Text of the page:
Getting paid for research
Most designers approach sizeable projects with a discovery phase that includes some type of research. Getting clients to pay designers for research is a hit and miss exercise. Clients think they have all the data they need; they don’t need a designer to collect more data.
The problem is many clients are using data as a lagging indicator. They are examining what has happened and projecting forward to what (they hope) will happen. They typically rely on data such as sales, repeat sales or returns. This is the problem.
Good design research starts with qualitative information. How does the customer feel? What is their observed reaction? Which parts of the experience do they value most? Anecdotal research done well helps build the customers’ story. This is the bottom up approach where you use leading indicators to understand the customer. You are looking at why they reacted (leading) the way they did, not just the reaction (lagging). You are trying to understand their beliefs, experiences, attitudes, behaviour and interactions.
So how do you do it?
We use a personal journey map. This is like a customer journey map except it traces a stage in a person’s life. It still uses the Doing, Thinking, Feeling stages but they relate to a life journey. This is not used to develop personas! We suggest you use a number of them with a client’s customers. You need to gain trust but once you do you can start to build a story around the customers and their beliefs, experiences, attitudes, behaviour and interactions.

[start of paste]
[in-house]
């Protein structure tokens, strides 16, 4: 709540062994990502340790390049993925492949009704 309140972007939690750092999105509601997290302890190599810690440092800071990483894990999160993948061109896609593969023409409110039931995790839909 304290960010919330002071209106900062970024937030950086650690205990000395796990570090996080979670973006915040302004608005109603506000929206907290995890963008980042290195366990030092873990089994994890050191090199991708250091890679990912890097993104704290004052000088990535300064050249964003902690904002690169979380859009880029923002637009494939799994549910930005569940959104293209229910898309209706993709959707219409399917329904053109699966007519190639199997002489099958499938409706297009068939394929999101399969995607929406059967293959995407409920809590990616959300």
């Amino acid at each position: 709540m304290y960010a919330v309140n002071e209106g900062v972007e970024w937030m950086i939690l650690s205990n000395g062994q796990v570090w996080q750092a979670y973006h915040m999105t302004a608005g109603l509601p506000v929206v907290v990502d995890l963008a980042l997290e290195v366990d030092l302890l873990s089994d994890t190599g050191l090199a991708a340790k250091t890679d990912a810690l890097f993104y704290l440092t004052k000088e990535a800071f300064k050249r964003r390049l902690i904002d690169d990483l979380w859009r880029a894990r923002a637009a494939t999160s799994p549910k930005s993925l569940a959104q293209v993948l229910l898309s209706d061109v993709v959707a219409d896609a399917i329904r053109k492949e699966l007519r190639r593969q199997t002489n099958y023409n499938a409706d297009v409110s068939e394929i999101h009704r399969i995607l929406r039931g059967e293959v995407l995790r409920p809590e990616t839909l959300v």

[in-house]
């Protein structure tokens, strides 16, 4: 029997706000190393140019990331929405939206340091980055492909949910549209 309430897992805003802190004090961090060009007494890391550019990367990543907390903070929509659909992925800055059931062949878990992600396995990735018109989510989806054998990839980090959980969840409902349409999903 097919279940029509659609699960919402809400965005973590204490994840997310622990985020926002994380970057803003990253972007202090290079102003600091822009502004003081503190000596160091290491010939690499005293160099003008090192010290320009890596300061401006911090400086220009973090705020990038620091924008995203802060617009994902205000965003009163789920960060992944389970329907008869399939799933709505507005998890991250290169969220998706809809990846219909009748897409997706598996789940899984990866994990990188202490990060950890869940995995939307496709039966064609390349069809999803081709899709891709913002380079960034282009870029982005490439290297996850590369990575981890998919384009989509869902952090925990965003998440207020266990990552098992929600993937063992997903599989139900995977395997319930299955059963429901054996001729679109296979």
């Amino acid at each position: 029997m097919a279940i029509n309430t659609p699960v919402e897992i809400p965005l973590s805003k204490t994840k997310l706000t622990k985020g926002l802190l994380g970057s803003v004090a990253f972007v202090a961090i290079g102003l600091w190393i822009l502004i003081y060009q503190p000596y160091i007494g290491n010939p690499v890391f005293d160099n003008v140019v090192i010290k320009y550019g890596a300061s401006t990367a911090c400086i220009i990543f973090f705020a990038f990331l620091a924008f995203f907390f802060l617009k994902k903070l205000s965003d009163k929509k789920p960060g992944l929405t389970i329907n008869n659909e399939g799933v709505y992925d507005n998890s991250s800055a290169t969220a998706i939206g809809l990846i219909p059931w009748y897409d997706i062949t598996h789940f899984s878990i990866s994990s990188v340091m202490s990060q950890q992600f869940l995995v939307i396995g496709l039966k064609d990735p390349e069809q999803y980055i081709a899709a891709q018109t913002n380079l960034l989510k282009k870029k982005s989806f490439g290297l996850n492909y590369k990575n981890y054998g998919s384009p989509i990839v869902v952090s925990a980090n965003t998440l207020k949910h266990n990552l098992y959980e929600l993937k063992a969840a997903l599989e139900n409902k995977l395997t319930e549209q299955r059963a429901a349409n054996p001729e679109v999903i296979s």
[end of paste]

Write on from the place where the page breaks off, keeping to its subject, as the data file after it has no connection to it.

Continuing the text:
You can gather this information through an interview where you shape the questions and discussion to give the insights.
Once you have several personal journey maps look for similarities in the stories to give you design direction. These are stories told to the client to help explain your design decisions as part of the customer’s life journey.
Good design resonates at an emotive level. Swamping it with a lot of data collected on past performance will never be as good as qualitative research.
Contact Greg Branson if you would like to learn more about ways to increase your client budgets.
Here’s more information on design maturity:
- Prioritise performance – an article about leading and lagging indicators – here
- Efficiency and effectiveness with leading and lagging indicators
- Taking clients on the design journey.
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